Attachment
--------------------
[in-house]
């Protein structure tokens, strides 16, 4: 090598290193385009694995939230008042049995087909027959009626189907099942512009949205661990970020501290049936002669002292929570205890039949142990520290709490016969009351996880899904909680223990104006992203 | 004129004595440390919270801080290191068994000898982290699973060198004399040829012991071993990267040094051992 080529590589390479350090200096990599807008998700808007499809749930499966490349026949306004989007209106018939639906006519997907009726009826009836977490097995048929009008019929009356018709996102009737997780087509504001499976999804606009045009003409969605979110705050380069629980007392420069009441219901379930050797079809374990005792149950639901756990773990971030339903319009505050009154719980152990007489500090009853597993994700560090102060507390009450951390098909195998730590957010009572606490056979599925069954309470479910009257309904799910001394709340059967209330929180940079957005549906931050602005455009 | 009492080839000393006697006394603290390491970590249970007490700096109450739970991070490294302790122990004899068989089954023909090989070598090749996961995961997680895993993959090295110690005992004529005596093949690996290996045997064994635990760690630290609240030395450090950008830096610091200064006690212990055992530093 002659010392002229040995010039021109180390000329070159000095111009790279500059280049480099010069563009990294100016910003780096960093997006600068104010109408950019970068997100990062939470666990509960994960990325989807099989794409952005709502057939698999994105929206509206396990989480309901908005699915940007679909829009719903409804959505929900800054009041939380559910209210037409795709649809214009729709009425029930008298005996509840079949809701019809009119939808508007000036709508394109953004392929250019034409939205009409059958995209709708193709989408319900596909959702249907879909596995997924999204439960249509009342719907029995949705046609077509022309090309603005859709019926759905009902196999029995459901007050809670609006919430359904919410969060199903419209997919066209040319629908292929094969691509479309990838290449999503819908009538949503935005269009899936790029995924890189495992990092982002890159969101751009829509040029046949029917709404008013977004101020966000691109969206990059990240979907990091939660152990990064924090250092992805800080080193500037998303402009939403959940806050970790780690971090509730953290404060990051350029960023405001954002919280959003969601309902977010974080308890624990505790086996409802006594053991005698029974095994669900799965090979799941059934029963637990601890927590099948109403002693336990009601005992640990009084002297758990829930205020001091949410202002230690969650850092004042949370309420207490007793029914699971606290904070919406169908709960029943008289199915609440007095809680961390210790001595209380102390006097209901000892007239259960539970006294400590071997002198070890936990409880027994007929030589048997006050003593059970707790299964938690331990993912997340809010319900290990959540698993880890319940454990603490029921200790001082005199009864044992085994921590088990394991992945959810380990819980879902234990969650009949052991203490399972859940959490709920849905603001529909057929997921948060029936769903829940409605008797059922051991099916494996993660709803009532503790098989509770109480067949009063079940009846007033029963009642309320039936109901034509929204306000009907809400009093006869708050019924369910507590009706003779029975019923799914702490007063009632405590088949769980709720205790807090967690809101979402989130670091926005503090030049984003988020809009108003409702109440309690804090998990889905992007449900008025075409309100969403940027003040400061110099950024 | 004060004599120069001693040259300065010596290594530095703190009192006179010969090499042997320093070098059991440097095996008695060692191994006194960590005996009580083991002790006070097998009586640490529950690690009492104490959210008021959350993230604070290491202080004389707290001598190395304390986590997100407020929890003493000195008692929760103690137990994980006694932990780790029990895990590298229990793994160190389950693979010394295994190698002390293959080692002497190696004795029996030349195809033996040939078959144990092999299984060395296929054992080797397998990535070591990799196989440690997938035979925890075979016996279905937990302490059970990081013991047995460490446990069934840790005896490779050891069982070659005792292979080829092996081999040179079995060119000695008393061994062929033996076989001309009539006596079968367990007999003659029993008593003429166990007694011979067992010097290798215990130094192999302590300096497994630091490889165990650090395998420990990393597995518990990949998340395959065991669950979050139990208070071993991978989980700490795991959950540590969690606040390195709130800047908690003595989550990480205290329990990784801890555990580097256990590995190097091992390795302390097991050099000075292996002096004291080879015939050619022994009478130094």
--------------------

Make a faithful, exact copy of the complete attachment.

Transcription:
[in-house]
């Protein structure tokens, strides 16, 4: 090598290193385009694995939230008042049995087909027959009626189907099942512009949205661990970020501290049936002669002292929570205890039949142990520290709490016969009351996880899904909680223990104006992203 | 004129004595440390919270801080290191068994000898982290699973060198004399040829012991071993990267040094051992 080529590589390479350090200096990599807008998700808007499809749930499966490349026949306004989007209106018939639906006519997907009726009826009836977490097995048929009008019929009356018709996102009737997780087509504001499976999804606009045009003409969605979110705050380069629980007392420069009441219901379930050797079809374990005792149950639901756990773990971030339903319009505050009154719980152990007489500090009853597993994700560090102060507390009450951390098909195998730590957010009572606490056979599925069954309470479910009257309904799910001394709340059967209330929180940079957005549906931050602005455009 | 009492080839000393006697006394603290390491970590249970007490700096109450739970991070490294302790122990004899068989089954023909090989070598090749996961995961997680895993993959090295110690005992004529005596093949690996290996045997064994635990760690630290609240030395450090950008830096610091200064006690212990055992530093 002659010392002229040995010039021109180390000329070159000095111009790279500059280049480099010069563009990294100016910003780096960093997006600068104010109408950019970068997100990062939470666990509960994960990325989807099989794409952005709502057939698999994105929206509206396990989480309901908005699915940007679909829009719903409804959505929900800054009041939380559910209210037409795709649809214009729709009425029930008298005996509840079949809701019809009119939808508007000036709508394109953004392929250019034409939205009409059958995209709708193709989408319900596909959702249907879909596995997924999204439960249509009342719907029995949705046609077509022309090309603005859709019926759905009902196999029995459901007050809670609006919430359904919410969060199903419209997919066209040319629908292929094969691509479309990838290449999503819908009538949503935005269009899936790029995924890189495992990092982002890159969101751009829509040029046949029917709404008013977004101020966000691109969206990059990240979907990091939660152990990064924090250092992805800080080193500037998303402009939403959940806050970790780690971090509730953290404060990051350029960023405001954002919280959003969601309902977010974080308890624990505790086996409802006594053991005698029974095994669900799965090979799941059934029963637990601890927590099948109403002693336990009601005992640990009084002297758990829930205020001091949410202002230690969650850092004042949370309420207490007793029914699971606290904070919406169908709960029943008289199915609440007095809680961390210790001595209380102390006097209901000892007239259960539970006294400590071997002198070890936990409880027994007929030589048997006050003593059970707790299964938690331990993912997340809010319900290990959540698993880890319940454990603490029921200790001082005199009864044992085994921590088990394991992945959810380990819980879902234990969650009949052991203490399972859940959490709920849905603001529909057929997921948060029936769903829940409605008797059922051991099916494996993660709803009532503790098989509770109480067949009063079940009846007033029963009642309320039936109901034509929204306000009907809400009093006869708050019924369910507590009706003779029975019923799914702490007063009632405590088949769980709720205790807090967690809101979402989130670091926005503090030049984003988020809009108003409702109440309690804090998990889905992007449900008025075409309100969403940027003040400061110099950024 | 004060004599120069001693040259300065010596290594530095703190009192006179010969090499042997320093070098059991440097095996008695060692191994006194960590005996009580083991002790006070097998009586640490529950690690009492104490959210008021959350993230604070290491202080004389707290001598190395304390986590997100407020929890003493000195008692929760103690137990994980006694932990780790029990895990590298229990793994160190389950693979010394295994190698002390293959080692002497190696004795029996030349195809033996040939078959144990092999299984060395296929054992080797397998990535070591990799196989440690997938035979925890075979016996279905937990302490059970990081013991047995460490446990069934840790005896490779050891069982070659005792292979080829092996081999040179079995060119000695008393061994062929033996076989001309009539006596079968367990007999003659029993008593003429166990007694011979067992010097290798215990130094192999302590300096497994630091490889165990650090395998420990990393597995518990990949998340395959065991669950979050139990208070071993991978989980700490795991959950540590969690606040390195709130800047908690003595989550990480205290329990990784801890555990580097256990590995190097091992390795302390097991050099000075292996002096004291080879015939050619022994009478130094």